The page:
How Did Barbed Wire Change the West?

Barbed wire established finite boundaries among adjacent farming lands, facilitated the work of some ranchers and farmers and sparked disputes over rights to land and water. Barbed wire first saw use in the American plains during the late 1860s. Farmers and large-scale ranchers turned to barbed wire as a cheaper and equally effective method of controlling livestock and preventing others from using their lands, increasing economic production and settlement populations.

Barbed wire proved beneficial for large-scale ranchers because it reduced the land areas cattle could roam. It also secured farmlands from wandering cattle and pioneers, which facilitated the growth of crops. Barbed wire proved economically efficient for these early American settlers too because it was less expensive and more readily available than wooden fencing.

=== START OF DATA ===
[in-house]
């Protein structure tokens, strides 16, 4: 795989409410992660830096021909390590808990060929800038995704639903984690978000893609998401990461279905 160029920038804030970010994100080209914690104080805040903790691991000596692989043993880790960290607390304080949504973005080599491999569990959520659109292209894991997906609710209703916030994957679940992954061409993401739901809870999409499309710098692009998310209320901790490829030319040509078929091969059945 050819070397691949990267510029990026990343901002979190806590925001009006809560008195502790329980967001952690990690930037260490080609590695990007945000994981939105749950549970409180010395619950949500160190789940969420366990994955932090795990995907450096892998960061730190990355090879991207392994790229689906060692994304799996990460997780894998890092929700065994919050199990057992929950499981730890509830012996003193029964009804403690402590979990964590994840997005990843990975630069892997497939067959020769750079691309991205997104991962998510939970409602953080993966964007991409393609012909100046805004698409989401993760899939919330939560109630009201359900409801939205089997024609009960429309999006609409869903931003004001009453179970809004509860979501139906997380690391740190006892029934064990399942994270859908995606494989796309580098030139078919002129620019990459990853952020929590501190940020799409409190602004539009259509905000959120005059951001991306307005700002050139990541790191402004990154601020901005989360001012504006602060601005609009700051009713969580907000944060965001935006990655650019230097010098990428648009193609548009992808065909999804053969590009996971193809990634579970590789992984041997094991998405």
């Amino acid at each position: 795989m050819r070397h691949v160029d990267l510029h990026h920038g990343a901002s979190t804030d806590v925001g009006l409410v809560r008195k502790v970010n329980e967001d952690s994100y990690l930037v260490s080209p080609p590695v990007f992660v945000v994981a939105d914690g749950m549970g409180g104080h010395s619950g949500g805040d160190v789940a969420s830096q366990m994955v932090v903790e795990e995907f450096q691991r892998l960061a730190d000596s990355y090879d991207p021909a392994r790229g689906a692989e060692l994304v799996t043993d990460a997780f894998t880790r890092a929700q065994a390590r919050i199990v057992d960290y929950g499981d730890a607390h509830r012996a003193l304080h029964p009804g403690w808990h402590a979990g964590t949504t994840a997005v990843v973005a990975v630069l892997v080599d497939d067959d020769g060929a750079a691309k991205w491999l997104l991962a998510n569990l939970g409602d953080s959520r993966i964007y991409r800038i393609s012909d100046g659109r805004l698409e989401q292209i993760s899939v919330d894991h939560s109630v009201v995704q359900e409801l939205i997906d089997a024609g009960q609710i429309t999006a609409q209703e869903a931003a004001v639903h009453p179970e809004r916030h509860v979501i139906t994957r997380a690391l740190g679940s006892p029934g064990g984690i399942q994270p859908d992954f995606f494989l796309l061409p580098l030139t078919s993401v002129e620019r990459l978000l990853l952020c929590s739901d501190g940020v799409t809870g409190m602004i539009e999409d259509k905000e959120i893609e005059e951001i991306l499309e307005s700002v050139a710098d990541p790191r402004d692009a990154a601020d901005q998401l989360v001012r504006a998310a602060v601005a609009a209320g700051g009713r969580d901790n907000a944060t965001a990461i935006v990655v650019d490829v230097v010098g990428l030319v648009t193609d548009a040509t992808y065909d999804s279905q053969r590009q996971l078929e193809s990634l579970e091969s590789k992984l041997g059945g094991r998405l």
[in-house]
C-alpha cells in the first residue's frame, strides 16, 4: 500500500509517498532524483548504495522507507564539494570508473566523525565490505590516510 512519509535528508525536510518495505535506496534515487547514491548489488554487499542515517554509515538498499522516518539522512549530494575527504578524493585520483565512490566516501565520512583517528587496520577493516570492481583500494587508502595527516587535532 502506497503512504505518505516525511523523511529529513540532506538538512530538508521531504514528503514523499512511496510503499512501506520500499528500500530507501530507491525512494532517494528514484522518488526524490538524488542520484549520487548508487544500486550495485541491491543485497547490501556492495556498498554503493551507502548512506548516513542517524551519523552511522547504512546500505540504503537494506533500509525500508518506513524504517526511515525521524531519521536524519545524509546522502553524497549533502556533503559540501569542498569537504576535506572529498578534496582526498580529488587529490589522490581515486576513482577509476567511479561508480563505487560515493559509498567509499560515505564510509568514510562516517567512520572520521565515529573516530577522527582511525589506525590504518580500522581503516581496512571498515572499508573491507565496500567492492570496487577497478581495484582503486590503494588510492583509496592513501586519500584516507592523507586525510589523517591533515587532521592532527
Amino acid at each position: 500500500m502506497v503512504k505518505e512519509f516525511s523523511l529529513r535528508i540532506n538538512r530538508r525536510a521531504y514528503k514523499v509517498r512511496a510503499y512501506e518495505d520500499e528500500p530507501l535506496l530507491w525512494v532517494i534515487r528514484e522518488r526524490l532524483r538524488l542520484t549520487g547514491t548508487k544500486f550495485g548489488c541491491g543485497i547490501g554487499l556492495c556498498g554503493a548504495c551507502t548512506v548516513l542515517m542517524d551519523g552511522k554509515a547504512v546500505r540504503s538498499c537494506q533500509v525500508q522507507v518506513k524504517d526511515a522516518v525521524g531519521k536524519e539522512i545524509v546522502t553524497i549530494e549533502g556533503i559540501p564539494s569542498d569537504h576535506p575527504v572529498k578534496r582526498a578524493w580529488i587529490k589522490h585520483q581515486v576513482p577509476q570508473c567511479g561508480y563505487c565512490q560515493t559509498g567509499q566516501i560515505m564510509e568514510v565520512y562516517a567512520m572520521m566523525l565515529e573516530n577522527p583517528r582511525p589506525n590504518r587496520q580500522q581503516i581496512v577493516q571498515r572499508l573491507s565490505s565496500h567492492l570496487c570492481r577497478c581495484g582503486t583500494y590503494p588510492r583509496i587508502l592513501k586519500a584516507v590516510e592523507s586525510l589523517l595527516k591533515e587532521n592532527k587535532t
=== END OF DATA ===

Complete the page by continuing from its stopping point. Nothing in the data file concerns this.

While some ranchers welcomed barbed wire, other Americans voiced concern. Settlers found the once open lands of the West off limits, which restricted access to water and available land. Ranchers with small operations, who relied on public lands, faced widespread losses of their cattle herds as the animals lost access to food and drinking water. Barbed wire also forced many Native Americans off the open lands they once inhabited, leaving them with limited settlement options. In response, some marginalized citizens initiated lawsuits and participated in range wars to protest fencing.